Solo vocal lines consistently end with two-note slurs, often descending, on the last syllable of each phrase or sentence. This gesture, which musicians call “weak cadences” (and formerly called “feminine cadences”) places the end of the phrase on the beat after the downbeat instead of on the downbeat itself. The cumulative effect heightens the sense of mental uncertainty and worry which permeate the work, even as the hyper-rhythms of the fast mechanistic passages generate a more physical sense of tension.
As typical in Adams, the musical styles employed are diverse. In addition to the electronic and noise elements, there are post-Wagnerian expressionist passages, delicate Debussy-like orchestral colors, hard-driving, dissonant, jittery episodes heavy on the brass and percussion. And in the private scene in Act I between Robert and Kitty, there was just a hint of Broadway, or perhaps a 1940s movie soundtrack. The choral interlude in Act II midway through the countdown (“At the sight of this, your Shape stupendous”) based on a text from the Bhagavad-Gita, suggests comparison to the most terrifying sections of the Verdi Requiem.
The original Peter Sellers production (as mounted in Chicago) better evokes the American Southwest than does the filmmaker Penny Woolcock’s production at the Metropolitan, particularly in the spare stage sets of the domestic scenes. And in Chicago, “the Gadget” dominated the stage more than in the new production and seemed more ominous. The New York design emphasizes a grid as the main visual anchor, variously serving as a gigantic table of elements, as cubicles for the workers, as a portrait gallery of the key historical figures in the Manhattan Project, and as screens for projections of maps, video images, and representations of the scientists’ computations. A secondary image in the New York staging is a series of white tents that suggest the Sangre de Christos (“Blood of Christ”) mountains. Their resemblance to photos of the 1958 Philips Pavillion (and thus, Varèse’s Poème électronique) again suggests Adams’s connections with other “bomb” music.
In the opening moments, particles become choreography, and scientific statements become liturgy. In Chicago, the women’s chorus describing the thirty-two points spaced equally around the plutonium core, was visually realized by dancers, interweaving “the centers of the twenty triangular faces of an icosahedron” with the “twelve pentagonal faces of a dodecahedron.” The opening choral lines become an anti-credo:
We believed that “Matter can be neither created nor destroyed but only altered in form.”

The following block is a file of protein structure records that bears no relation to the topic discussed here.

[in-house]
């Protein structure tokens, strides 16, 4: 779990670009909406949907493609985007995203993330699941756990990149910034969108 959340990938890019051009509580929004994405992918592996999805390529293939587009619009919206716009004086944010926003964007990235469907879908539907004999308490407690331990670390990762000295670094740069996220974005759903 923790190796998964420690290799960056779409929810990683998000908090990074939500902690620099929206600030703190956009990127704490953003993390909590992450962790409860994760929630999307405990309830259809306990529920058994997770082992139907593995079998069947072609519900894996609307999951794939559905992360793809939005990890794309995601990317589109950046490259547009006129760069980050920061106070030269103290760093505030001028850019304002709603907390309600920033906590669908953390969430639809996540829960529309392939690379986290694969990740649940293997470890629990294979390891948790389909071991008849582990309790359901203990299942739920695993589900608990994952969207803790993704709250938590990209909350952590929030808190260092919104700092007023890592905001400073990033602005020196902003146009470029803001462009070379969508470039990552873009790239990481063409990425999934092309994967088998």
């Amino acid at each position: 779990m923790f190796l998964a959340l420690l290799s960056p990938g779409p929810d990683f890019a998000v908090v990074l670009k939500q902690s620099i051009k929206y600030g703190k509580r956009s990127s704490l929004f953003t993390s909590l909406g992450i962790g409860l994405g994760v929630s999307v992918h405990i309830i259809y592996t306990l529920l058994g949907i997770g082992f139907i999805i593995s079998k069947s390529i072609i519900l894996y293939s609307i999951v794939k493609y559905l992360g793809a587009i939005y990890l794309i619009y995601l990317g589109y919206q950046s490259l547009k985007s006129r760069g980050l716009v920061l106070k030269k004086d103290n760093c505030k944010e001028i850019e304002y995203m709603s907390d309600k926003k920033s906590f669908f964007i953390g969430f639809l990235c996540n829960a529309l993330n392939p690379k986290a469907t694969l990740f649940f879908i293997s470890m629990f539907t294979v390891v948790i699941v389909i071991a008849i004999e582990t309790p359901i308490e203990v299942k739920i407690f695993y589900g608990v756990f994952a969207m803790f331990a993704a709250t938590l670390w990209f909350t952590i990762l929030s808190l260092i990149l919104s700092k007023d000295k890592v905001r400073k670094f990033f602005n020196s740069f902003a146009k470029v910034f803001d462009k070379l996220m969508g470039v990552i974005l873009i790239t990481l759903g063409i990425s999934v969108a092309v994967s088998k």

We believed that “Energy can be neither created nor destroyed but only altered in form.”
But now we know that energy may become matter,
And now we know that matter may become energy
And thus be altered in form.
We once believed, but now we know: from credo to documented fact. Neither comfort nor security are conjured by this liturgy… rather doubt and anxiety are the over-riding passions, beginning with the opening disembodied sounds (which seem in homage to Varèse’s Poème) through the countdown at the end of Act II, and the postlude, with the electronic score and the voice-over from a Hiroshima survivor. Ambivalence and ambiguity are the prevailing modes. The first exchange between the jaded Teller (“I have no hope of clearing my conscience”) and the Faustian Oppenheimer (“The soul is a thing... so often useless.”) raises the essential questions of relationships between responsibility and knowledge. Most dialogues in Act I emphasize doubt and second guessing: “We do not know when the first explosion will occur nor how effective it will be.” The paradoxes and inversions suggested in the Act I discussions (e.g. this weapon “potentially destructive beyond the wildest nightmares of the imagination” was “created not by the devilish inspiration of some warped genius but by the arduous labor of thousands of normal men and women working for the safety of their country”) leads logically to the inversions in Oppenheimer’s utterance of the sonnet:
Divorce me, untie, or break that knot
Take me to you, imprison me,
for I, except you enthrall me, never shall
All music in some regard is about time. The interplay of regular clock time with personal experienced time gives us infinite variety in musical expressions of its passage. Operas typically operate on a grand out-of-real-time basis, with extended musical numbers suspending clock time so that personal inner-conditions can be explored. In Doctor Atomic, the countdown to the detonation establishes the basic terms. The frantic pace is protested by the young physicist Robert Wilson in the first scene: “Everybody is rushing around.... Nobody has a spare moment, and we work like dogs. It’s hard to stop and think as one ought to.” In the second scene, the more conventional private scene in the Oppenheimers’ Los Alamos house, Kitty’s opening aria ends “go spin the immortal coin through time/watch the thing flip through space/tick tick, tick tick.” In the lab, in the home, in the desert, Adams’s score is time-conscious throughout, even in the reflective moments.